This is the fifth in a new five-part series called "The New York Vote," a partnership between WNYC and Capital New York. We will be painting a portrait of the New York electorate in 2010, as explained by a diverse cast of political players.
Today, a look at Lillian Roberts, leader of the city's largest public-employee union, at the end of what has been a particularly tough electoral cycle for organized labor.
"People like to separate labor and the community," Lillian Roberts said. "We all live together. We're all one."
Roberts is the executive director of District Council 37, the city's largest municipal union, and this point about unity is one that she and other labor leaders have been making recently with as much force as they can muster. It's not an easy time for labor, particularly for public employee unions, whose wage demands and massive pension funds have been blamed for making it difficult for states to surmount the recession. Even candidates from the traditionally union-friendly Democratic party--most prominently Andrew Cuomo--have been wary of seeming too much in labor's lap. Cuomo has made it his goal to change state government in a way that Roberts will almost certainly be obliged to fight, yet she is outwardly unperturbed. She's keeping her eye firmly on the interests of the union, whose goals are far more important to her than party allegiance.
"We put our money and our bodies where our mouth is," she said in an interview in her spacious office overlooking the World Trade Center site. (The union's building was used as a command center after 9/11). "I refuse to play any games with anybody. If a Democrat comes to me against a Republican who has been good for this union, I'll tell them to mind their own business. We're very objective when it comes down to what it means to us."
Those seem like fighting words, but Roberts unleashes them gently. At 82, she is soft-spoken and grandmotherly, neatly coiffed and with a voice that only once in while--when she talks about the opponents of health care reform or the greed of hedge fund managers--takes on a steely edge. Those are the only moments when it's possible to reconcile her appearance with the fact that she was once jailed for two weeks for organizing an illegal strike. Then again, that was 41 years ago. When you've been around for as long as Roberts has, your life goes through a lot of stages. You might even retire for years, and then end up in the top spot at DC 37, which encompasses a huge range of mostly nonuniformed jobs and where Roberts is currently in her eighth year as executive director.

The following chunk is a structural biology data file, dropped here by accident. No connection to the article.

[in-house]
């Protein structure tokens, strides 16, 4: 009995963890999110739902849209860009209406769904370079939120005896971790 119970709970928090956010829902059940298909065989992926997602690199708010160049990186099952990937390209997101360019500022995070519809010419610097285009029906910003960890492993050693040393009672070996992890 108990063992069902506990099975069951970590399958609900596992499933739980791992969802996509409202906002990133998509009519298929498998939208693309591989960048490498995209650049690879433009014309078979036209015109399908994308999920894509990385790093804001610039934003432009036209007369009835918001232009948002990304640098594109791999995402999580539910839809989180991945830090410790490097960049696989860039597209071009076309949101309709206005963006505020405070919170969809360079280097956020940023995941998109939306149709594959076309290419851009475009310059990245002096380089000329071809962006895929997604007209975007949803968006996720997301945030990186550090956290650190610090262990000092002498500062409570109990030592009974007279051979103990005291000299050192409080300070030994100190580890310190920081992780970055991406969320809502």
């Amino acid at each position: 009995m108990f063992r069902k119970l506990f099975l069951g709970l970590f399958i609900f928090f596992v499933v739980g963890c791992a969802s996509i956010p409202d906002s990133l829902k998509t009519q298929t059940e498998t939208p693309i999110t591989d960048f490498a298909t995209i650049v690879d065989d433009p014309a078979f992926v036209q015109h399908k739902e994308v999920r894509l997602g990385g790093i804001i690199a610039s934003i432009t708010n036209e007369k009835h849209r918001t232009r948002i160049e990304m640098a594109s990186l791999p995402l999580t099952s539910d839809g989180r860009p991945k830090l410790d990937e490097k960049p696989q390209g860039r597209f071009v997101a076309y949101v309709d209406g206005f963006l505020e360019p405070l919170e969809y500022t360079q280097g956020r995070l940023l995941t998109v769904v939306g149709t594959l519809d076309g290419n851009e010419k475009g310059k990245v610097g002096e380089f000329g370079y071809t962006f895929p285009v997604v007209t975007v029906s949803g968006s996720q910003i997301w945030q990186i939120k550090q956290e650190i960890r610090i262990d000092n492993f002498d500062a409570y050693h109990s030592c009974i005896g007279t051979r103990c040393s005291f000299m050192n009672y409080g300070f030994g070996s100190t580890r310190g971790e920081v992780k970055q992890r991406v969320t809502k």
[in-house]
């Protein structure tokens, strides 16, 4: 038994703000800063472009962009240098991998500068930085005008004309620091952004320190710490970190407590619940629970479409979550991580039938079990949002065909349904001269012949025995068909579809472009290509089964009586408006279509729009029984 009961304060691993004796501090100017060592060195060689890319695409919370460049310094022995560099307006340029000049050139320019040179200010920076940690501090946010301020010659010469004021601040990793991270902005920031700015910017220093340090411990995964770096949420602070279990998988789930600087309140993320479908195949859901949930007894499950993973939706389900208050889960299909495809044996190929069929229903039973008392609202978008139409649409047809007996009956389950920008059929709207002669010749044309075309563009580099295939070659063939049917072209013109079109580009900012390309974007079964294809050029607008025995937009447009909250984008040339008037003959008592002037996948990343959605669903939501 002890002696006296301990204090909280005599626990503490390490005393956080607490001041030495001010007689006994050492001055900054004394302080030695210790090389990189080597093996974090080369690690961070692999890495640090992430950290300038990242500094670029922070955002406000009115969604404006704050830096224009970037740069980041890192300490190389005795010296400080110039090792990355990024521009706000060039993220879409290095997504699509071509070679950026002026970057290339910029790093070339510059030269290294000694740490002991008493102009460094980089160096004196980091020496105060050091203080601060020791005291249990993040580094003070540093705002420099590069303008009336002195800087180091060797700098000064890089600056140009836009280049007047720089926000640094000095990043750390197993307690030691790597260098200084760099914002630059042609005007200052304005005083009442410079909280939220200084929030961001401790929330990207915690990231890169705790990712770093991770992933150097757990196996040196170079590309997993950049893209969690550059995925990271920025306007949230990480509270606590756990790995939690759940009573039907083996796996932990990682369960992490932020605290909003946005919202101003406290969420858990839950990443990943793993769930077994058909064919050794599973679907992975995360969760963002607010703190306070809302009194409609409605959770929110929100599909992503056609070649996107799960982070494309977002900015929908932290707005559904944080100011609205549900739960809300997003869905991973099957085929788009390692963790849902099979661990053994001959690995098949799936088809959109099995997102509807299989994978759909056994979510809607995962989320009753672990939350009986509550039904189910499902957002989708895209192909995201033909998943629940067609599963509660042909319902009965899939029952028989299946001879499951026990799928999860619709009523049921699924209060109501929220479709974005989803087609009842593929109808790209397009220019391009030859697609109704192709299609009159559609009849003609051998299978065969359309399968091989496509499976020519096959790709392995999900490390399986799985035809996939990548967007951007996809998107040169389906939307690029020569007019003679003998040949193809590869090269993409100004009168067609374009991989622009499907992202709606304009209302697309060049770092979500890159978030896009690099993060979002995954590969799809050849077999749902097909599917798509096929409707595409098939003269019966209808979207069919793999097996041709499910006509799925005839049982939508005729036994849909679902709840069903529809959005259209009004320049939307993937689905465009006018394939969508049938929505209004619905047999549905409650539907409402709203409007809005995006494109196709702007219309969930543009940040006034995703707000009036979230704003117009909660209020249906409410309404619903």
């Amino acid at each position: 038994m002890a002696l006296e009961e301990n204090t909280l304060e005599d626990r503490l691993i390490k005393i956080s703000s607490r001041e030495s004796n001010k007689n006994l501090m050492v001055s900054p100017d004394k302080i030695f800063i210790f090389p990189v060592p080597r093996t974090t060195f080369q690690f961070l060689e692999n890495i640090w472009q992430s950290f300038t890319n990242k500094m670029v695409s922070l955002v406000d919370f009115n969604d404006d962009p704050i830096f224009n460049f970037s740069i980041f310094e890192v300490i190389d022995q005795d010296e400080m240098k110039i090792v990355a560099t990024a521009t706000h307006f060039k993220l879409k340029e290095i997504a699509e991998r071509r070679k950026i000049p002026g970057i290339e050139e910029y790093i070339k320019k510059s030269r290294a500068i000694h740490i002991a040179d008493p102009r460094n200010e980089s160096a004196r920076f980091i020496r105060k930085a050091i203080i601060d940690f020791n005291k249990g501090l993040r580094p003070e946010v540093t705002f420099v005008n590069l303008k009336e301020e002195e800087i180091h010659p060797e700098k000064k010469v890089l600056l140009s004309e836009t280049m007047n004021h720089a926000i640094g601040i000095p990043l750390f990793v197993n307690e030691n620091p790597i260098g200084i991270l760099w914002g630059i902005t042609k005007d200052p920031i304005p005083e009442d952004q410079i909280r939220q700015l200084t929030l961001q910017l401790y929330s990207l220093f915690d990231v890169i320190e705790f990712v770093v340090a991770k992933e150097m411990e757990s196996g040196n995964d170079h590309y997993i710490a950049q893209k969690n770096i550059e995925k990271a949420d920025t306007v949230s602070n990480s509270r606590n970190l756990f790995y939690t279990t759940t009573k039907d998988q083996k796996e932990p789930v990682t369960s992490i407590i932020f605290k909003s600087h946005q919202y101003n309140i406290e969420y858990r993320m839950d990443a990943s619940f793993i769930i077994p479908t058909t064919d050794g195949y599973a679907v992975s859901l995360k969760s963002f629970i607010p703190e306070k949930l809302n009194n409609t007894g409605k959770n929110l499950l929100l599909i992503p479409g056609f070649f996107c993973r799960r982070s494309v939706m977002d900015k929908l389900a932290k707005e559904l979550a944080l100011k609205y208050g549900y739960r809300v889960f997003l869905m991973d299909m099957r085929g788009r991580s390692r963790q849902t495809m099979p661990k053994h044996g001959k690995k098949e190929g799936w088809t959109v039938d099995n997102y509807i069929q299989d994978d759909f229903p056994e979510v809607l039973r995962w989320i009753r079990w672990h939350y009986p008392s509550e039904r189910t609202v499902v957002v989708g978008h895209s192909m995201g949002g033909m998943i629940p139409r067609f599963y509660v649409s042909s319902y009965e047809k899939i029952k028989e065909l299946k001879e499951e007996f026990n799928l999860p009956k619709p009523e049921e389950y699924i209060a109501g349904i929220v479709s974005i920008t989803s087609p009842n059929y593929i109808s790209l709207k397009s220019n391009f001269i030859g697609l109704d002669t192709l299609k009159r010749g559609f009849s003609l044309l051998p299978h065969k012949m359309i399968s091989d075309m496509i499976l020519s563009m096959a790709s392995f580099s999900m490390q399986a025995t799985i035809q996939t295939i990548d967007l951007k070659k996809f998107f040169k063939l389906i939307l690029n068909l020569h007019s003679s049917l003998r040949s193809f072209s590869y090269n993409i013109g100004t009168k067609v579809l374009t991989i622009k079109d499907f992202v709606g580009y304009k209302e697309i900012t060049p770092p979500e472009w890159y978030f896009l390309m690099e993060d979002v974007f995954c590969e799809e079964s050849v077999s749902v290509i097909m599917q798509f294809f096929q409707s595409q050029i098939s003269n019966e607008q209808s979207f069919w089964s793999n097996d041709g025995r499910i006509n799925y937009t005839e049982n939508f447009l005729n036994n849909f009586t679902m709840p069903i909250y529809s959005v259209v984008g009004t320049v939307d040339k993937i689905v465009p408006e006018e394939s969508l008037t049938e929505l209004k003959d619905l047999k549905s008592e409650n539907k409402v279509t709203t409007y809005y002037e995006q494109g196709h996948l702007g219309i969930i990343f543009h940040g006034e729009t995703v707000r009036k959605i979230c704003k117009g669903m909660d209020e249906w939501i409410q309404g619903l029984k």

Roberts may have had her angry phase a few decades ago, but it's an experience that might may make her particularly well-suited to harness the mood of her members.
"I think just because people aren't breaking windows and running through the streets like mad doesn't mean there isn't a lot of anger and frustration," she said. "It has to do with jobs and one's ability to take care of oneself. Nobody wants a handout. And I think our union has toiled with trying to keep people on the job."
Though she professes a nonpartisan interest in focusing on whatever and whomever is good for DC 37, she is certainly well aware of the importance of electing candidates who share her goals. She says that her members are afraid--of layoffs, of homelessness--but she's tried to instruct them not to act rashly on Election Day, to remember who their friends are rather than to have the knee-jerk response to throw the bums out. "Sometimes you get the best or meekest bum there is," she said, "and then you educate them."
"We want to know how we fit into their world," she said of screening prospective endorsees. "What it means for a candidate to have our support is that they've got a friend. We're very loyal, we're very forthright. If we say we're not supporting you, we're not. But if we say we're supporting you, it means we're running like hell to win. We begin to prepare and work with and say to them, 'What do you think we need to do to be helpful to you?' At that stage of the game we begin to decide how we play our role, whether we do robocalls to our members, pass out literature, get out the vote, stand on corners."
DC 37 has five offices hosting phone banks and sending out volunteers, whose ranks, Roberts claims, are greater than ever. It's still a pretty old-fashioned operation, based largely on paper lit and the telephone. Roberts had to be reminded of the union's radio and television shows, and the Internet doesn't seem to to play much of a role at all.